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To encourage students to consider what it means to make a new start at the beginning of the autumn term.

by Brian Radcliffe

Suitable for Whole School (Sec)

Aims

To encourage students to consider what it means to make a new start at the beginning of the autumn term.

Preparation and materials

  • None required.

Assembly

  1. So what’s new?

    (During the following section you may wish to draw attention to specific students and staff.)

    I can see some new hairstyles around the room, both colours and cuts.
    Some of you have clearly bought new items of uniform or school clothes.
    We have some new members of staff.

    There are also various new students. In fact, we have a whole new year-group in Year 7, and some additions in Year 12.

    Why? Because this is September, the start of the new school year.
  2. There is in fact something different about every single one of us as we gather for this (first) assembly of the autumn term. We have all changed as people in the six or so weeks since the end of the summer term. This may be because we’ve visited places, at home or abroad, that have altered our perspective on life. We’ve experienced different cultures and broadened our horizons. Maybe we’ve made new relationships (dare I suggest a few holiday romances?) that have opened our eyes to different ways of looking at the world. Some of us may have learned a new skill through taking part in an activity holiday or course. Many students in this school now have new status because of the qualifications they gained in GCSE and AS level exams. (You may wish to give some brief details of the overall picture.) These would all count as gains in terms of our overall development. For a few of us, however, the dominant experience of this summer may have been one of loss. The loss may have been of one very special person, and that experience takes time to deal with. If we’ve moved home the loss, though less deep, will be much wider – the loss of a whole network of friends. Even Facebook can’t completely bridge that gap. And so, for a variety of reasons, we have changed as people.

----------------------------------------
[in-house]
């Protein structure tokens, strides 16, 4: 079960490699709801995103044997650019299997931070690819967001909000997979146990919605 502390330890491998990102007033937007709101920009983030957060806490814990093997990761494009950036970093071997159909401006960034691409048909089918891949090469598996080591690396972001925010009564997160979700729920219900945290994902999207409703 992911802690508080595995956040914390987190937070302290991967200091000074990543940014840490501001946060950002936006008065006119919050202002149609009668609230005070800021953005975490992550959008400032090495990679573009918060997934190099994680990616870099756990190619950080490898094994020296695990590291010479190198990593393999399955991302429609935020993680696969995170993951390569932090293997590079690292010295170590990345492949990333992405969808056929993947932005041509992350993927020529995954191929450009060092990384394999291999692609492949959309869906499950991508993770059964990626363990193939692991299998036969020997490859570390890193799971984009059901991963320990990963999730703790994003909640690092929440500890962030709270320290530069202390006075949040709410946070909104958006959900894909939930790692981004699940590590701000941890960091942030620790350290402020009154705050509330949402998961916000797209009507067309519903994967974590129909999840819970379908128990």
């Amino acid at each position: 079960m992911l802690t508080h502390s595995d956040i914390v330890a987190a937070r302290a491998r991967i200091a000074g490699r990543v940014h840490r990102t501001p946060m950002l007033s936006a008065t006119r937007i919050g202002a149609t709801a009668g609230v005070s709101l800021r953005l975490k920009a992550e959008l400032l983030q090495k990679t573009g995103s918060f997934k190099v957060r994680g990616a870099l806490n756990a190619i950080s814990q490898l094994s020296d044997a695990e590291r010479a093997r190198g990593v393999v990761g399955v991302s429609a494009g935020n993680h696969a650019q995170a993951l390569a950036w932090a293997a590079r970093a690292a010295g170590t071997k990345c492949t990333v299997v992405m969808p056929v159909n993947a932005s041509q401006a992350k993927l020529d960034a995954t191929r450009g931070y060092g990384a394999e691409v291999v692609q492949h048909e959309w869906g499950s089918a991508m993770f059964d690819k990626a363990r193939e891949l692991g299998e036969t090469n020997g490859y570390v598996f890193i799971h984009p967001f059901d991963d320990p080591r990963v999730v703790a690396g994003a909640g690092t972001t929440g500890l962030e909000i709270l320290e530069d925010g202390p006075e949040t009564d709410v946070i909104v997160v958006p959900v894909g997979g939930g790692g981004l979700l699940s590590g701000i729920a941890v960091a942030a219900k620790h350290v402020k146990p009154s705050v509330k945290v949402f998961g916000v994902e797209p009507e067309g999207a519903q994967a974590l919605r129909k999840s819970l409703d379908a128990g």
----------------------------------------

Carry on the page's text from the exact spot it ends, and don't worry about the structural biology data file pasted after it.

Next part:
The beginning of the autumn term is for us rather like a starting line, the first sentence in a novel, the whistle at the start of the match or the first bars of a piece of music. There is a newness to it, a sense that this is a time to look ahead rather than back, to anticipate rather than to review. It offers a new start.
  3. First, there is the possibility of a new start in relation to ourselves. A line can be drawn under past failures and we can adopt new aims and set ourselves new targets. Some of these may be a second chance at a target from last year, but that doesn’t matter. This is a new start. Second, there is the possibility also of a new start in relation to others. The summer has given a break in the rivalries, jealousies and resentments that existed before the holiday. September offers the opportunity to forgive and, most importantly, to forget. We are different people so have the freedom to choose to act differently towards one another.
  4. Jesus constantly offered people the opportunity of a new start. That’s what the resurrection symbolizes. He gave new sight, new mobility, new hearing, forgiveness, new direction, new acceptance. Why? Because Jesus knew that we need not be enslaved by the past and all that’s gone wrong. We are made to be people of the future, and for us the future starts now.

Time for reflection

Spend a moment considering the following thoughts. You may wish to turn them into a prayer:

Be thankful for the good experiences of the summer.

Be sorry for the failed relationships and broken promises that existed at the end of the summer term.

Make a plan to take some action that arises out of today’s assembly – to forgive and forget, to set a target, to welcome someone new into the school.

Music

‘Brand new day’ by Sting

Publication date: September 2010   (Vol.12 No.9)    Published by SPCK, London, UK.
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